San Jose will start looking for ways to pay for body-worn cameras on police officers, which Independent Police Auditor LaDoris Cordell says will lessen citizen complaints and keep officers accountable for the way they conduct themselves in the field.
Cameras would eliminate the need for officers to file reports on each interaction, which the San Jose Police Department began doing last month to find out if minorities are unfairly targeted in traffic and pedestrian stops. SJPD began tracking racial data on these interactions after years of complaints that officers disproportionately detained Latino and black residents.
A memo going before the Rules and Open Government Committee meeting Wednesday says the city is moving forward with a study on how to mount the cameras and whether they should become standard-issue equipment for all recruits. The cameras could attach to a shirt pocket, glasses, badge or helmet and help capture what’s out of sight to an in-car video camera.
The plan has yet to make it to the City Council for formal deliberation, but the police department has put together a working group to study the possibility of requiring the cameras.
Many large cities across the country have outfitted officers with body-worn cameras, reads the memo signed by council members Don Rocha, Pete Constant and Ash Kalra. The cameras cast light on officer conduct, holding them accountable to the public that pays their salaries. They also protect police from false accusations.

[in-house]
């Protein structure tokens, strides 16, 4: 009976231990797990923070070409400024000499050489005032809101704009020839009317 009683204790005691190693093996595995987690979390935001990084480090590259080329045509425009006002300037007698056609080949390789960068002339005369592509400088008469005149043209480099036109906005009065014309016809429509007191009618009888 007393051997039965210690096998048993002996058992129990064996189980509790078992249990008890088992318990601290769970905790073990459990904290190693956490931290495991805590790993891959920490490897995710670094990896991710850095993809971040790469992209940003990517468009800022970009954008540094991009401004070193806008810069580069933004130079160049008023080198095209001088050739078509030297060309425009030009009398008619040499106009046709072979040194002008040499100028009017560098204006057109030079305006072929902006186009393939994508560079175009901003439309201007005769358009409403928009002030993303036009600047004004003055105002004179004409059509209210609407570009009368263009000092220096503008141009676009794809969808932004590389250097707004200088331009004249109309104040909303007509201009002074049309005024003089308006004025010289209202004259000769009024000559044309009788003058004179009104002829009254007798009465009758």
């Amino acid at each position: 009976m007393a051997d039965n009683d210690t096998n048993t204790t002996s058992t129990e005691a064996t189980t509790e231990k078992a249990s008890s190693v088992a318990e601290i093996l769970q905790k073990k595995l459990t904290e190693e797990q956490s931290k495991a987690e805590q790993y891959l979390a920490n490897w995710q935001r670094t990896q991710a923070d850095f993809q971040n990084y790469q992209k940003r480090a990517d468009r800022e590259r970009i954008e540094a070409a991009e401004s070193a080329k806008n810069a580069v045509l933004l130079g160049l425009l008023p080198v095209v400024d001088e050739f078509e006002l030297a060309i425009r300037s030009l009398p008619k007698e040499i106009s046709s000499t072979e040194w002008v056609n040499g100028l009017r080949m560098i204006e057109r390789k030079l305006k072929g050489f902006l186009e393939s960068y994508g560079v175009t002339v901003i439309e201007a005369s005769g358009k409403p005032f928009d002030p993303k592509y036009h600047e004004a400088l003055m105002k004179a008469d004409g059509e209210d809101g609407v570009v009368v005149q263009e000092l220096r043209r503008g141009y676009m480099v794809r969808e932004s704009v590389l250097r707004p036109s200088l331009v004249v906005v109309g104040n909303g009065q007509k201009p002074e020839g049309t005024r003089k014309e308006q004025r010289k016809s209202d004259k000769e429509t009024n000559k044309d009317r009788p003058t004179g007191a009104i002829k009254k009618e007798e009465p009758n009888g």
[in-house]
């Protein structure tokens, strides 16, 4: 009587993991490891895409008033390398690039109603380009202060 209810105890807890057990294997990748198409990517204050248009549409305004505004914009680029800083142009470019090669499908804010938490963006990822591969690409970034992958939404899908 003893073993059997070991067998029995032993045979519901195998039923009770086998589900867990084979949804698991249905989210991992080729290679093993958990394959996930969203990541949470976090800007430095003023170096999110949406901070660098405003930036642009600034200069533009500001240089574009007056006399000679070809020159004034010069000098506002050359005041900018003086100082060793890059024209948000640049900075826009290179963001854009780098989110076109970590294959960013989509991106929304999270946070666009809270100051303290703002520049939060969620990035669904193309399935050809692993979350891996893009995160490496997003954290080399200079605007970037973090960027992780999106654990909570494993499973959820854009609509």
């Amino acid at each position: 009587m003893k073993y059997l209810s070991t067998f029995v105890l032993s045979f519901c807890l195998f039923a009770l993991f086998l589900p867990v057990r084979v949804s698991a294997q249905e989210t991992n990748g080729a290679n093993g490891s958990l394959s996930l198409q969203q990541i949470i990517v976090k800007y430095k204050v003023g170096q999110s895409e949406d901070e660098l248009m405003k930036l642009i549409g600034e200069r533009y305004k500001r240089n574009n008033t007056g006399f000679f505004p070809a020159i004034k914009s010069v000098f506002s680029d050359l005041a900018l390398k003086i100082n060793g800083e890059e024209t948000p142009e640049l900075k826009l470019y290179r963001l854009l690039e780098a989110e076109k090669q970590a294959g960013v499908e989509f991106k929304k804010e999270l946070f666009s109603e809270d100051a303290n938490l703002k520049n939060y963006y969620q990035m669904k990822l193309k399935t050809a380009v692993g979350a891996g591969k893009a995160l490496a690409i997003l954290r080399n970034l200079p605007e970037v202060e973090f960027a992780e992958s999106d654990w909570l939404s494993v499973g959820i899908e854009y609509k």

The memo says an academic study in one jurisdiction found that body-worn cameras resulted in a 50-percent reduction in the number of incidents officers used force, and an 88-percent decrease in complaints against officers.
“Although this issue has been discussed in theory in recent years, advances in technology have driven costs of hardware and storage down, making the capacity for us to roll out an effective body-worn camera program finally within the realm of possibility,” the memo states.
Though the technology’s out there, the logistics have to be ironed out. San Mateo conducted five pilot tests with body-worn cameras and opted not to adopt the technology until more advances are made. Placement was the biggest problem along with battery life.
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WHAT: Rules and Open Government Committee meets
WHEN: 2pm Wednesday
WHERE: City Hal, 200 E. Santa Clara St., San Jose
INFO: City Clerk, 408.535.1260